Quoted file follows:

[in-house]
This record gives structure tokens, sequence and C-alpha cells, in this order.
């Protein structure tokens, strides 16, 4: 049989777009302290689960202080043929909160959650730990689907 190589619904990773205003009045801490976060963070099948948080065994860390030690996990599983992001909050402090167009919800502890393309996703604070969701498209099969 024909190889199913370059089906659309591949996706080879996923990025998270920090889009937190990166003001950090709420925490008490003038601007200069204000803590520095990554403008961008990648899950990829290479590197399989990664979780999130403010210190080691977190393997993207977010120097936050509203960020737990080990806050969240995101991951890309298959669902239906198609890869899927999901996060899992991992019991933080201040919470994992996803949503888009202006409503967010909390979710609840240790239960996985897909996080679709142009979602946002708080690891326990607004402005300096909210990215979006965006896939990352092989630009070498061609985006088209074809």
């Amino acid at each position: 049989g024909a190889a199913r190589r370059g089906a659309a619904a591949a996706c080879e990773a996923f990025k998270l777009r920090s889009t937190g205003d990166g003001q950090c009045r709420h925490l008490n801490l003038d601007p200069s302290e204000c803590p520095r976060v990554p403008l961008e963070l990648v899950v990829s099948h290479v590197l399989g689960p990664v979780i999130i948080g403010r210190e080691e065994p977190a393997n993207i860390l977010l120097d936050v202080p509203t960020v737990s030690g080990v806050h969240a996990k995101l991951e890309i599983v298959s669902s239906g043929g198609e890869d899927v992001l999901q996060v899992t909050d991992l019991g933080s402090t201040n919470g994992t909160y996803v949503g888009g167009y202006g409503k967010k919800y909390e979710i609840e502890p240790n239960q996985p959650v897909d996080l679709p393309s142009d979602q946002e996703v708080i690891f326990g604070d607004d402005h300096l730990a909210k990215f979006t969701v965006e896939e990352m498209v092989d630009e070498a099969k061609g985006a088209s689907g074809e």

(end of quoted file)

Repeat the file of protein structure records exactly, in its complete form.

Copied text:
[in-house]
This record gives structure tokens, sequence and C-alpha cells, in this order.
């Protein structure tokens, strides 16, 4: 049989777009302290689960202080043929909160959650730990689907 190589619904990773205003009045801490976060963070099948948080065994860390030690996990599983992001909050402090167009919800502890393309996703604070969701498209099969 024909190889199913370059089906659309591949996706080879996923990025998270920090889009937190990166003001950090709420925490008490003038601007200069204000803590520095990554403008961008990648899950990829290479590197399989990664979780999130403010210190080691977190393997993207977010120097936050509203960020737990080990806050969240995101991951890309298959669902239906198609890869899927999901996060899992991992019991933080201040919470994992996803949503888009202006409503967010909390979710609840240790239960996985897909996080679709142009979602946002708080690891326990607004402005300096909210990215979006965006896939990352092989630009070498061609985006088209074809």
């Amino acid at each position: 049989g024909a190889a199913r190589r370059g089906a659309a619904a591949a996706c080879e990773a996923f990025k998270l777009r920090s889009t937190g205003d990166g003001q950090c009045r709420h925490l008490n801490l003038d601007p200069s302290e204000c803590p520095r976060v990554p403008l961008e963070l990648v899950v990829s099948h290479v590197l399989g689960p990664v979780i999130i948080g403010r210190e080691e065994p977190a393997n993207i860390l977010l120097d936050v202080p509203t960020v737990s030690g080990v806050h969240a996990k995101l991951e890309i599983v298959s669902s239906g043929g198609e890869d899927v992001l999901q996060v899992t909050d991992l019991g933080s402090t201040n919470g994992t909160y996803v949503g888009g167009y202006g409503k967010k919800y909390e979710i609840e502890p240790n239960q996985p959650v897909d996080l679709p393309s142009d979602q946002e996703v708080i690891f326990g604070d607004d402005h300096l730990a909210k990215f979006t969701v965006e896939e990352m498209v092989d630009e070498a099969k061609g985006a088209s689907g074809e």